Thanks to the widespread availability of connected devices, it's easier now than ever before to buy and sell anything from just about anywhere, be it legal or in many cases, not. Guns, drugs and even hacking services are becoming as easy to buy as our online monthly food shopping.
While some services can be found on the regular Web, those looking for something more serious will inevitably turn to the Dark Web, a place where buyers and sellers can purchase services with full anonymity using crypto-currencies.
Illegal hacking services have increased over recent years, mainly through individuals with a grudge to bear. Experts and lawyers from Norse Corporation believe the Sony attack in 2014 may have been from an ex-employee working with hackers.
While we're focused on the advancement in technology for ourselves and the ease of use to create things like smartphones or apps, the darker realm of technology is also making leaps and bounds. The barrier for hackers to enter our world is getting lower and therefore simpler to enter and disrupt than ever before. A recent report from the Rand Corporation stated, “Greater availability of as-a-service models, point-and-click tools and easy-to-find tutorials makes it easier for technical novices to use what markets have to offer.” Basically, if you give the tools and instructions on how to do something, anyone can do it.
How worried should we be? Well, the threat is growing, as it always has, but the developing complex nature of our online environment is creating an opportunity for hackers to take advantage of.
In a traditional computing model, we normally analyse three sections, the physical environment, the computer hardware and the software for potential gaps or threats. It's fairly straightforward and common for policies, procedures and protections to be considered and put in place for each. In the online, or virtual world, the physical and hardware layers have been engineered to create a pretty robust underlying platform. Naturally this needs protecting and for the most part it is, with well-known and easy to check control. It's the next layer up that's causing the issue. Corporations and providers have created a hugely scalable and interconnected, but massively complex virtual computing environment.
This is where it gets tricky. As the environment gets increasingly complex and hard to protect, it's becoming easier to hack and exploit. As the Rand report points out, increased connectivity can lead to more holes in the system and more points to attack or exploit for those operating in the black markets.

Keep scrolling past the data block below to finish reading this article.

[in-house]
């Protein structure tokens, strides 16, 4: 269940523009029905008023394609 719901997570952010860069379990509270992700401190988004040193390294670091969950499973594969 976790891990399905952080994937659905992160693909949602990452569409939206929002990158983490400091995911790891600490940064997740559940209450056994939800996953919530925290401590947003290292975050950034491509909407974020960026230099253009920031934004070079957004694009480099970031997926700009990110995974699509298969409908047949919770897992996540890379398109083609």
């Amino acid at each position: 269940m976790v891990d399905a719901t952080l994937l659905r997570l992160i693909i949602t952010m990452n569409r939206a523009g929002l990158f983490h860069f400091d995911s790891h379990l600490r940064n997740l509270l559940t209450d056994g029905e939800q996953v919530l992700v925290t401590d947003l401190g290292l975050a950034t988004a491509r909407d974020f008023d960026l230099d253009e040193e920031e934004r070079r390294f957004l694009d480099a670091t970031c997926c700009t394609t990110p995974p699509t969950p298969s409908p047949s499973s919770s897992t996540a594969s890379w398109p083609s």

So what can be done to protect our business and personal lives from being affected by someone looking to gain access to our information without approval? The best move to make is to get there first and find out what can be accessed. Ethical hacking has been around for years; I know because it used to be my job. We shouldn't be fearful of running a programme to identify back doors into our own systems or identifying weak points. It's fairly straightforward to do, which is the whole point in doing it. If this was something too tricky, hackers would look elsewhere to make a few easy quid.
One of the most common ways hackers can get in is through public Wi-Fi. Hackers can set up their own network acting as an innocent network for you to use and gain your personal information without you realising. Even if you're not using the device, if it still is Wi-Fi enabled it can be accessed. In the era of Bring Your Own Device, this can be particularly damaging should the device contain sensitive work information.
If it's not something you want to do yourself, employ someone. There are plenty of people and services out there. This doesn't have to be for the entire company or service either. Focus on the areas where you know the most important data resides. The data which you couldn't afford to lose. And if you're not sure what data that is, work it out quickly and then find out how accessible it is or isn't. Inevitably there will be a cost, as with any service, but the investment far outweighs the risk.
Once identified, the first solution to implement is two-factor authentication, having something you have and something you know, for example a credit card being the thing you have and the PIN being the thing you know. With two-factor authentication, you have a device that creates a one-time password while you have a PIN unique to yourself. This helps ensure only you have access to the device and the data within it. Once this is in place, you must focus on protecting your most vital asset, the data. Implementing security protocols like encryption and key management help protect the data, should the inevitable happen and you are breached. Encryption essentially renders the data useless to anyone who is not authorised to access it and this is done through key management. These keys help unlock that encryption so must be kept with the hardware to avoid them being hacked. These protocols aren't expensive and are necessary to protect your data from cyber-criminals.
Attacks don't just result in a loss of data, they can slow down product development or a loss of your IP and almost certainly a hit to your reputation. So while hackers will continue to look and prod for ways to access your data, your best bet is to beat them to it.
Contributed by Jason Hart, CTO, data protection, Gemalto